The famine-hit area is governed by Al-Shabaab, an Islamist regime that is linked to terrorist groups. The isolation and conflict between Al-Shabaab, other local leaders, and the international community has kept out much of the aid and trade that could end the famine. But a few key countries, including the United Arab Emirates, still trade with Al-Shabaab -- they have an opportunity to broker a deal with the regime and break the stalemate that threatens the survival of millions.

We cannot let the politics of the war on terror claim any more innocent lives. It's time for the international community and Al-Shabaab to come to an agreement to immediately get food to the suffering Somali people.The UN Security Council is meeting in a few days -- let's demand that they take immediate action to support key Arab nations in an effort to open talks with Al-Shabaab on cooperating to end the famine and seize this chance for a long-term political solution:

Somalia's government was destroyed in 2006 by a US-backed invasion which feared Islamic extremism. But the tactic backfired. Since then, even more radical groups like Al-Shabaab took over and brutalized most of Somalia, and the international community has propped up a corrupt government whose control is limited to parts of the capital. The policies of isolation, invasion and pressure in the war on terror have not helped anyone, and now thousands of Somalis are dying every day. It's time for a new approach.

The US has already stepped up to tackle the crisis, relaxing anti-terrorism laws that blocked aid from reaching the Somali people in Al-Shabaab's region. Meanwhile, there are growing cracks within insurgent groups, and some leaders are willing to let aid in. But it is not enough to break the wall that surrounds those hardest hit by famine. Only bold international diplomacy can engage with all key parties to ensure that relief safely reaches the hundreds of thousands of desperate families.

One of Al-Shabaab's largest sources of income comes from cutting down acacia trees for charcoal, which they illegally export primarily to the United Arab Emirates and other Gulf countries. These nations could now leverage their economic ties to Al-Shabaab to play a crucial diplomatic role and guarantee humanitarian access to famine-stricken areas.

We urgently need a new direction for Somalia -- let's appeal to the UN Security Council to support key Gulf countries to lead mediation efforts to ensure that Somalis dying behind Al-Shabaab's lines are able to access life-saving food and health care for themselves and their starving children. Sign now and forward widely:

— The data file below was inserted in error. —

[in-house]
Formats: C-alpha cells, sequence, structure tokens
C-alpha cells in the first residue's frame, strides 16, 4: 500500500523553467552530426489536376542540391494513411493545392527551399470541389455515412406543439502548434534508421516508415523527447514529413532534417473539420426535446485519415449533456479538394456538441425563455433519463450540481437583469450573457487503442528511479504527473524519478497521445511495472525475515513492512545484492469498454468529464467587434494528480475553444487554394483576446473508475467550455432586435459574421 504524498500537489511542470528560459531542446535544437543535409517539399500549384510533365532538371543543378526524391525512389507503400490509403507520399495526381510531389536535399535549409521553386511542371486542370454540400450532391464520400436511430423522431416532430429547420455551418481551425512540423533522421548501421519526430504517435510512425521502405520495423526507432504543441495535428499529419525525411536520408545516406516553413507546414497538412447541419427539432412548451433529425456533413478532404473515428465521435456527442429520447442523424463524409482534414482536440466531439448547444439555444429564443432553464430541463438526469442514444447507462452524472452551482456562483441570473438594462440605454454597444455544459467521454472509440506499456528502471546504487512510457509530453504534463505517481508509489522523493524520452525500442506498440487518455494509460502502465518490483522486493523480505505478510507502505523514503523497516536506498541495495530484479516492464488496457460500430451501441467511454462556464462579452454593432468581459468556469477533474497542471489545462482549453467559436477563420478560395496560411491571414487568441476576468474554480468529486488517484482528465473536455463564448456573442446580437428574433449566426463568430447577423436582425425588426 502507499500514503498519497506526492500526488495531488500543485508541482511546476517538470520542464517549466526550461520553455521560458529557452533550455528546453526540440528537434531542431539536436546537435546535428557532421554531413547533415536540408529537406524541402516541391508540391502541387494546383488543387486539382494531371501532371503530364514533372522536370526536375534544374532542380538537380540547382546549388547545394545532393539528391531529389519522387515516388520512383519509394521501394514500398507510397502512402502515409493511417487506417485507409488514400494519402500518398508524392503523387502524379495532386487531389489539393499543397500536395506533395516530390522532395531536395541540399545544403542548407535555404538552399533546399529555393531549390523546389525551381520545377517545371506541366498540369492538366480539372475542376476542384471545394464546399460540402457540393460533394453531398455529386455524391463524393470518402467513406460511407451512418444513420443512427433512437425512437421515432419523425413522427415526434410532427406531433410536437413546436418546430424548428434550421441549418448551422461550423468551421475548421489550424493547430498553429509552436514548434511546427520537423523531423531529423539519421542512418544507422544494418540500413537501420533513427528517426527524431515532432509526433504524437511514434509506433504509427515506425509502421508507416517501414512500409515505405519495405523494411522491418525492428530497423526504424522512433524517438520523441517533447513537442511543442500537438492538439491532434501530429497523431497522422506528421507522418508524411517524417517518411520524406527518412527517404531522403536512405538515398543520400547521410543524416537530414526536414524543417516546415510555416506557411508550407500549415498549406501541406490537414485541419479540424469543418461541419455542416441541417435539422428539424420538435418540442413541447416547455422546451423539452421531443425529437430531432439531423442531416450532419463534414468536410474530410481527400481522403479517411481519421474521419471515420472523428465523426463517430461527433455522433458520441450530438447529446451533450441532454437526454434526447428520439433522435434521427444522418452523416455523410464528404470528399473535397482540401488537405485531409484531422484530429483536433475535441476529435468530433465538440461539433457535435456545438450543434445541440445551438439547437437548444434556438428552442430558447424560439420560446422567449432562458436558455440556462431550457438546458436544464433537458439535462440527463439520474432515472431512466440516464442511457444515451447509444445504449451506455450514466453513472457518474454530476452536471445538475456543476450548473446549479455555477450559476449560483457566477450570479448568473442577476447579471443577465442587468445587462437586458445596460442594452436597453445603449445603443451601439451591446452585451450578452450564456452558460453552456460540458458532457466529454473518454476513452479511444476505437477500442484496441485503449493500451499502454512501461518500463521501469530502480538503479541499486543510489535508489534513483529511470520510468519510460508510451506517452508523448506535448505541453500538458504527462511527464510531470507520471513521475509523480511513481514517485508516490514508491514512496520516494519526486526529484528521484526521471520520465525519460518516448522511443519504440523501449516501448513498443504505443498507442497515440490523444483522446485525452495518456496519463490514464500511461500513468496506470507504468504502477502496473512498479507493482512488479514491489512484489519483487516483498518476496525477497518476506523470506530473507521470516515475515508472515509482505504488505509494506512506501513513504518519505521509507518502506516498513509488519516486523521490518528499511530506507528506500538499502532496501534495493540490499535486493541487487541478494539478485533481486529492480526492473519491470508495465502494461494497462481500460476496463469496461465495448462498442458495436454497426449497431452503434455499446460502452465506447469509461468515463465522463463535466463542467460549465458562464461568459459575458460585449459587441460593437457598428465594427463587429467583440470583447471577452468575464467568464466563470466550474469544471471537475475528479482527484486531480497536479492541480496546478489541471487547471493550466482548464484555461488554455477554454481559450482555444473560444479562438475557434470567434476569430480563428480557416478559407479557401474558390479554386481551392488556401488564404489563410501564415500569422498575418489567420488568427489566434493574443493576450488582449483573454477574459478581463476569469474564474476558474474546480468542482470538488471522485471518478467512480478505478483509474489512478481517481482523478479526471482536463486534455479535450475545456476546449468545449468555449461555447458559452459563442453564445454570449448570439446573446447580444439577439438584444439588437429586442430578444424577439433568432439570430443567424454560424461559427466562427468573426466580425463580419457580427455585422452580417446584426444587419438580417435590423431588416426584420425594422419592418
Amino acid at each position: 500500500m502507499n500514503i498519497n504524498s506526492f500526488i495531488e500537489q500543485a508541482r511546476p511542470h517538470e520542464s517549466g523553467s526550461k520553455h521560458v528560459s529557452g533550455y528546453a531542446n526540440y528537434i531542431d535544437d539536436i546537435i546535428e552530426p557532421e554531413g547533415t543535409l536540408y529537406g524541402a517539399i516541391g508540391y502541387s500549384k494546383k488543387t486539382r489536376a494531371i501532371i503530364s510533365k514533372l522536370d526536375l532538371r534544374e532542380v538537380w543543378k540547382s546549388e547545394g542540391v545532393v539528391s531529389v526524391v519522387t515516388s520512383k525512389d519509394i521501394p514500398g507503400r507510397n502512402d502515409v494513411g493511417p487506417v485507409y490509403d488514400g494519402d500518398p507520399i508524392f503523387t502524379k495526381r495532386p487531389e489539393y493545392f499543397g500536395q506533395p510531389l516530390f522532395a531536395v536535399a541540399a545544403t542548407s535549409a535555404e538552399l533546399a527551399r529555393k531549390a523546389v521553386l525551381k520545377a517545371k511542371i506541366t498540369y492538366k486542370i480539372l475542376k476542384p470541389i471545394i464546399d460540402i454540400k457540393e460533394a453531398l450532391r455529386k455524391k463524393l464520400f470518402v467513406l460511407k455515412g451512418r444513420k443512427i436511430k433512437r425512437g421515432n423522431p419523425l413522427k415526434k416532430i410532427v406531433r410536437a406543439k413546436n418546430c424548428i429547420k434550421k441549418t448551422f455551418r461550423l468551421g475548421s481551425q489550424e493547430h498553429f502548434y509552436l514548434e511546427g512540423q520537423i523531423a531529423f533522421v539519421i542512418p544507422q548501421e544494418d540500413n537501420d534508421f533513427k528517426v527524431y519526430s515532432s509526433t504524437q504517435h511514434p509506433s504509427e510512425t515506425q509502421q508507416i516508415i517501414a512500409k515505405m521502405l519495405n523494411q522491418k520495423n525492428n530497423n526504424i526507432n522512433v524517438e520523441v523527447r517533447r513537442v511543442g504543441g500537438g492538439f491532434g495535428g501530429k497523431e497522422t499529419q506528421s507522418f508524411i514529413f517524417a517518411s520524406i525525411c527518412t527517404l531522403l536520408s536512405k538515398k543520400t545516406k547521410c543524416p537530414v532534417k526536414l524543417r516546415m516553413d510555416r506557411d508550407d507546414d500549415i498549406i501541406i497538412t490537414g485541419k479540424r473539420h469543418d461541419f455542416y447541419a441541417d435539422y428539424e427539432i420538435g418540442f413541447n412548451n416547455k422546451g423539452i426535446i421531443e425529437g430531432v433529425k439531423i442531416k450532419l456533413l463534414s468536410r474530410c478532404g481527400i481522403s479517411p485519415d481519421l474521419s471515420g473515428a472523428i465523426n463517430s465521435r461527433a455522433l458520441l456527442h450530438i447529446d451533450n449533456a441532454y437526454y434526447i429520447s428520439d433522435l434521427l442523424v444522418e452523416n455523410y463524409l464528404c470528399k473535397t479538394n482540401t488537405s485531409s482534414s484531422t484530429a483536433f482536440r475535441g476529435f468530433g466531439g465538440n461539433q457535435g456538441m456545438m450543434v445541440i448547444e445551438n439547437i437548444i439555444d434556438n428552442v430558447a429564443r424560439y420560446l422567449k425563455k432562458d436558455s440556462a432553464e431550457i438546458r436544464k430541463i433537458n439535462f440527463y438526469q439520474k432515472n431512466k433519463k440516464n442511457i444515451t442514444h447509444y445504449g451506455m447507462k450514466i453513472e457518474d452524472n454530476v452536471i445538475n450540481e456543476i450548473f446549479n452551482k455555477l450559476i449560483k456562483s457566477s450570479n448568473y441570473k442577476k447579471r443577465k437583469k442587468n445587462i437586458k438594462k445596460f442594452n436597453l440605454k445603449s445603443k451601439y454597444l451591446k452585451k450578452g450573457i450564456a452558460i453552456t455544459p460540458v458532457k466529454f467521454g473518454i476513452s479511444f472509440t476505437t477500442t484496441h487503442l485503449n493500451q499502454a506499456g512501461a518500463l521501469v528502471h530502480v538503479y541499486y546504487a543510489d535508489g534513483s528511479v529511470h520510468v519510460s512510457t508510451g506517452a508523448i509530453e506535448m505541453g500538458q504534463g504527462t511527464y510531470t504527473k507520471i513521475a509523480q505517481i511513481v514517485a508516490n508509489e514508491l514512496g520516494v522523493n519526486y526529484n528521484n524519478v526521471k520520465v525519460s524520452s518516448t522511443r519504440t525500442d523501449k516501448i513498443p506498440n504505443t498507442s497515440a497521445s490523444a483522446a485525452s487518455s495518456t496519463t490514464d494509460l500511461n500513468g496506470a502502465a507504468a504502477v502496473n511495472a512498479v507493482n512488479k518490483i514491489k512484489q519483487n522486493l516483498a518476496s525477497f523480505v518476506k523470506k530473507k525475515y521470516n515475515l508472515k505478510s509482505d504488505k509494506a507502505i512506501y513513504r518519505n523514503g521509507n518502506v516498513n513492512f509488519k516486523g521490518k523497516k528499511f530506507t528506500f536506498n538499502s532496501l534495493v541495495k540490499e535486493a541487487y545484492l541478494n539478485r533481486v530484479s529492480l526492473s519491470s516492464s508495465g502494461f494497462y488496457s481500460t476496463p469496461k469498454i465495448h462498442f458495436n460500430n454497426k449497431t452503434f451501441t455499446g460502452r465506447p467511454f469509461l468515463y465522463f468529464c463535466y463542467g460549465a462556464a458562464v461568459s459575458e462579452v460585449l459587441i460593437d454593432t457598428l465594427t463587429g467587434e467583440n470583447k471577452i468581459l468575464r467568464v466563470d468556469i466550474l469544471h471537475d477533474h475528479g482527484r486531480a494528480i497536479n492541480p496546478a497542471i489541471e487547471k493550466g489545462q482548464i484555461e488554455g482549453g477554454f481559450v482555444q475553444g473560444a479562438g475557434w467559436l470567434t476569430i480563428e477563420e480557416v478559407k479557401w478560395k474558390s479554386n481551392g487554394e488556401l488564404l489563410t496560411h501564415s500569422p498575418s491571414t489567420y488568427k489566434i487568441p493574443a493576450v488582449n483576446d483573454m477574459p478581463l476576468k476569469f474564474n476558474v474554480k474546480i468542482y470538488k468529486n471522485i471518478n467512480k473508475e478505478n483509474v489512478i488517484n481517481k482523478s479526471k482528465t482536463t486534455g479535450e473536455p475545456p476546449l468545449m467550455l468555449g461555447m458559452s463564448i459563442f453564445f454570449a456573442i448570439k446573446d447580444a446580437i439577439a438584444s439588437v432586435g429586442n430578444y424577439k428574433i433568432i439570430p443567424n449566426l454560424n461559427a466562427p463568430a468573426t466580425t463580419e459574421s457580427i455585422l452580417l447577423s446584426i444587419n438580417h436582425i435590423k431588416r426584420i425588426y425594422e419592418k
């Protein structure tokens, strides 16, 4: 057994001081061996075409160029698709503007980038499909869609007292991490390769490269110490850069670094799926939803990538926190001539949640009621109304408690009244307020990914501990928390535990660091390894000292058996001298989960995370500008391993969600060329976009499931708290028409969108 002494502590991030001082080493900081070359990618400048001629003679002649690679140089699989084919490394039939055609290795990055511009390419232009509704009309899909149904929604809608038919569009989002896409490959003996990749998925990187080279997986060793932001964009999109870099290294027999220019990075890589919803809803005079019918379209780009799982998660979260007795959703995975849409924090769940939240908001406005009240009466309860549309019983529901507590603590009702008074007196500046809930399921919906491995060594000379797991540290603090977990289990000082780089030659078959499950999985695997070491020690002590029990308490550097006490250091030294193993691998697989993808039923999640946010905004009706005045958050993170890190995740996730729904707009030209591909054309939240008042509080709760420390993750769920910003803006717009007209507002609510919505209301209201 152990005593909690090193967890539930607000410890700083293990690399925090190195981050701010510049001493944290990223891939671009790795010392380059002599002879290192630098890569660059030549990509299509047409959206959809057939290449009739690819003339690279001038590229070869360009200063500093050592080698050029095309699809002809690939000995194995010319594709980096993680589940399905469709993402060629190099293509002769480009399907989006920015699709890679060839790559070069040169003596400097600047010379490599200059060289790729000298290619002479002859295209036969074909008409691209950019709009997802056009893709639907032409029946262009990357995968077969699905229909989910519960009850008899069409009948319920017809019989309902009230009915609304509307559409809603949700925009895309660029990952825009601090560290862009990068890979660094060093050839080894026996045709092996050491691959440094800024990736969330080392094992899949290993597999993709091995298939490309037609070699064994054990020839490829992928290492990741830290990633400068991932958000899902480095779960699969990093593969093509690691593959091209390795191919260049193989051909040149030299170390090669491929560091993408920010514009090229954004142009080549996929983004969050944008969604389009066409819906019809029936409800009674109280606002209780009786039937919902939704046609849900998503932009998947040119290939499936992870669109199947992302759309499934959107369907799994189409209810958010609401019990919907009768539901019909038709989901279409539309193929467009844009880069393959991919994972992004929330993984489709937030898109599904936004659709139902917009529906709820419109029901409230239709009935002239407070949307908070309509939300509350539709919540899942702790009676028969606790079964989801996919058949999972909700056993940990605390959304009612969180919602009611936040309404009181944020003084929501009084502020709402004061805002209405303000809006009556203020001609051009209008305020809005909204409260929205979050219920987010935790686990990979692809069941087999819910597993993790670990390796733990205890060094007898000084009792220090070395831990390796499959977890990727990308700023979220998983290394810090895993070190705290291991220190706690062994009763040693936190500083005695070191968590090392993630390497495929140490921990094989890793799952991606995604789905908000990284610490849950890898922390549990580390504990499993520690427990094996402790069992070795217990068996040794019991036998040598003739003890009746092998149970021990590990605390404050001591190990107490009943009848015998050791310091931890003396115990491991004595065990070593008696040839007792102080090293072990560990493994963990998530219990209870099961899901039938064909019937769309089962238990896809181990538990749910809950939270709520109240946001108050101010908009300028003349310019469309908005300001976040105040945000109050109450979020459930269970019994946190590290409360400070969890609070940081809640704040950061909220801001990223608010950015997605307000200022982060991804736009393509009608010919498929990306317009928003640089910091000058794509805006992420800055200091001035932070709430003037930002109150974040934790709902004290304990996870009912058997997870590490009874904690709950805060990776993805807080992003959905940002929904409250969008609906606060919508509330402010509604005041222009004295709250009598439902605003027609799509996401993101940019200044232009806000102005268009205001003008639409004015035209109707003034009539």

Thursday, August 4, 2011

Embracing the American mainstream

Pakistan’s Ambassador to the United States Husain Haqqani regretted the ghettoisation of the Pakistani community and its absence from the American mainstream.

On one bright sunny day a school trip to Newseum— a museum in Washington DC which is exclusively devoted to media and journalism— changed Noorulain Khawaja’s life. Inspired by gallant stories and heroic images of war correspondents, the little Pakistani-American girl decided to become a journalist. She wanted to tell fascinating stories to the world but her mother believed “journalism was a failed profession”.
Ms. Khawaja’s was destined to be a bumpy ride because of what she terms the “complex identity as a Pakistani-American-Kashmiri Muslim woman”. She faced hardships due to each of these misconstrued identities.
“If you want to achieve a goal in your life,” says Ms. Khawaja, a producer with Al-Jazeera English, “just go and achieve it. Don’t wait and only harp about it.” Today, her mother is “110 per cent satisfied” with Khawaja’s decision to stand different from the mob by deciding to opt for journalism as a career against the oft-preferred spheres of medical science and engineering.
The audience at the Washington DC Youth Conference on “Embracing the American Mainstream” fervently listened as Khawaja recalled her journey from the Pakistan Television to BBC, CNN and the United Nations to pursue her goal as a scrupulous story-teller.
“Don’t waste any opportunity of practical learning,” she advised the young audience of Pakistani Americans while referring to the significance of networking and interactions to assimilate into the US mainstream: “intern, intern and intern until you learn what you need in your professional life”.
While Ms. Khawaja confidently counted her achievements, every speaker at the conferences did not share similar experiences of joy and success. For Ms. Darakshan Raja, a human rights activist, it had been a contrary experience.
“They [the Americans] hate us,” said Ms. Raja, a panelist who works with the Amnesty International in New York, “Discrimination against Muslims and particularly Pakistanis in the US has significantly skyrocketed since 9/11.”
Her anguish was officially certified by Ms. Iffat Imran Gardezai the deputy chief of the Pakistani diplomatic mission in the United States. “There is a nasty media campaign unleashed in this city [Washington DC] against Pakistan,” she grumbled, “The media are propagating against us.”
Such divergent stories of success and suspicion made the one-day conference a ‘must-attend’ event to learn more about the role and issues of the Pakistani-American community.

In the first session of the conference on “Reflections on Pakistani American visibility in the US”, Dr. Mehtab Karim, a visiting senior research fellow at Pew Research Center, said around 600,000 Pakistan Americans lived in the United States. 32.7 per cent of them were born in the United States while the biggest migration (23 per cent) took place between 1990 to 1999. During 1980 to 1989, the second higher migration (14 per cent) was recorded. However, the post-9/11 period saw a dramatic decline in the number of Pakistanis who migrated to the US.